IV. FINDING OF EFFECT
A. ASSESSING EFFECTS
Under Section 106 of the National Historic Preservation Act and its implementing regulations 36 CFR Part 800, federal agencies, or their delegates, must assess the potential effects of their undertakings on historic properties. When a federal undertaking could affect an eligible historic landscape, a finding of effect must be prepared. It should be based on an understanding of the resource’s values, the range of essential physical features, and its contributing and noncontributing elements.
Possible effect findings are No Effect, No Adverse Effect, and Adverse Effect, all describing the proposed undertaking’s potential effect on the qualities that make the historic landscape eligible for the National Register of Historic Places. The finding of effect should assess the project’s effects on the landscape as a whole, and also on any individually eligible properties within it.
For landscapes, the percentage of the whole property which is subject to effect and the importance of the elements being affected can be assessed to help determine the level of potential effects. Specify clearly whether contributing or noncontributing elements will be affected. Note the scale of the landscape, the prominence of the affected elements, the magnitude of the proposed action, and any change which will be apparent following project implementation. Changes involving only noncontributing elements are likely to have no effect, although the possibility of indirect effects such as visual intrusions on other elements must be considered. Minor takings of open land also have limited potential to create a discernible effect on large landscapes. Generally, large landscapes may have a greater ability than small properties to absorb change, but the possibility of effect through even minor changes must be considered For example, a project’s taking of multiple small roadside features might have a cumulative effect on the historic landscape’s significant character-defining qualities .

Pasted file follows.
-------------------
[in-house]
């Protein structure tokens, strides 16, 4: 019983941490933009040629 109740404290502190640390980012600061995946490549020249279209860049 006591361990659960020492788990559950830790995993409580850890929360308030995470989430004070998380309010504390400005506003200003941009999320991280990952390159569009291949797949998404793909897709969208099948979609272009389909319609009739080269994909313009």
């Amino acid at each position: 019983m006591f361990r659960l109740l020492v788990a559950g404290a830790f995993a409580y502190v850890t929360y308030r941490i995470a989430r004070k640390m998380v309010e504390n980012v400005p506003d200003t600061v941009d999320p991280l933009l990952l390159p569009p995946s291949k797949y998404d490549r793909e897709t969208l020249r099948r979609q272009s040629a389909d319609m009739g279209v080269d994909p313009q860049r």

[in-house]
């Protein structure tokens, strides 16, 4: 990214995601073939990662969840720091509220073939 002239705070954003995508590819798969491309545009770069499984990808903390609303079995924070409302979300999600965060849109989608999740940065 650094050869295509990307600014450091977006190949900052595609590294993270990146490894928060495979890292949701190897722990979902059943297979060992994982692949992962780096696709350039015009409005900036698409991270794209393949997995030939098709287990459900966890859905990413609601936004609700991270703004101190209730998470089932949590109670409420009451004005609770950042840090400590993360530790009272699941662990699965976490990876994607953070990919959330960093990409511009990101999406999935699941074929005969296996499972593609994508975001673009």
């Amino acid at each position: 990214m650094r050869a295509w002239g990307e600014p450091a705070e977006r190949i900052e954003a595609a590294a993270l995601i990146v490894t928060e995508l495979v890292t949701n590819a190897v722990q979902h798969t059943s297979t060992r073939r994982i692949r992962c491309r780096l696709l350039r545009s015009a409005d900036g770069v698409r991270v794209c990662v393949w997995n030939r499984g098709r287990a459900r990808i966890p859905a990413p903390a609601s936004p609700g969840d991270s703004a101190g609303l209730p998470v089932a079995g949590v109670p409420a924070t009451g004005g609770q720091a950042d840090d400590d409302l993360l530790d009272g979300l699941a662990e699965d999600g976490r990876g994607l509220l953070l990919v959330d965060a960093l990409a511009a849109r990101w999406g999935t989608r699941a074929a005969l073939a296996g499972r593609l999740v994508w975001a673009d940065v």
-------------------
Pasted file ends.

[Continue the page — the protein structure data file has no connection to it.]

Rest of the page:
A project affecting a landscape may be proposed as being necessary for safety reasons or in order to continue the property’s historic use, but such arguments must be carefully examined. Safety or continuing use are not automatic justifications for undertaking projects that may have environmental consequences. The potential effects must be taken into account and weighed against the project’s benefits. Continuing the historic use of a property may even destroy it, such as modern mining which obliterates all traces of earlier mining activity, or construction of a new freeway on the route of an older road. Adversely affecting a property in order to continue its historic use may, on occasion, justify undertaking a project when the project is in the best public interest. In that case, the finding must clearly explain the effects on historic properties, how those effects have been taken into account, and why the project would be in the best public interest despite those effects.
SHPO concurrence in a finding of No Effect completes the process when the undertaking will not affect any historic properties. Findings of either No Adverse Effect or Adverse Effect require both SHPO and ACHP concurrence and subsequent fulfillment of any agreed-upon conditions. If the project has been found to have an Adverse Effect, proposed mitigation treatments will be included in the Finding of Effect and draft agreement document.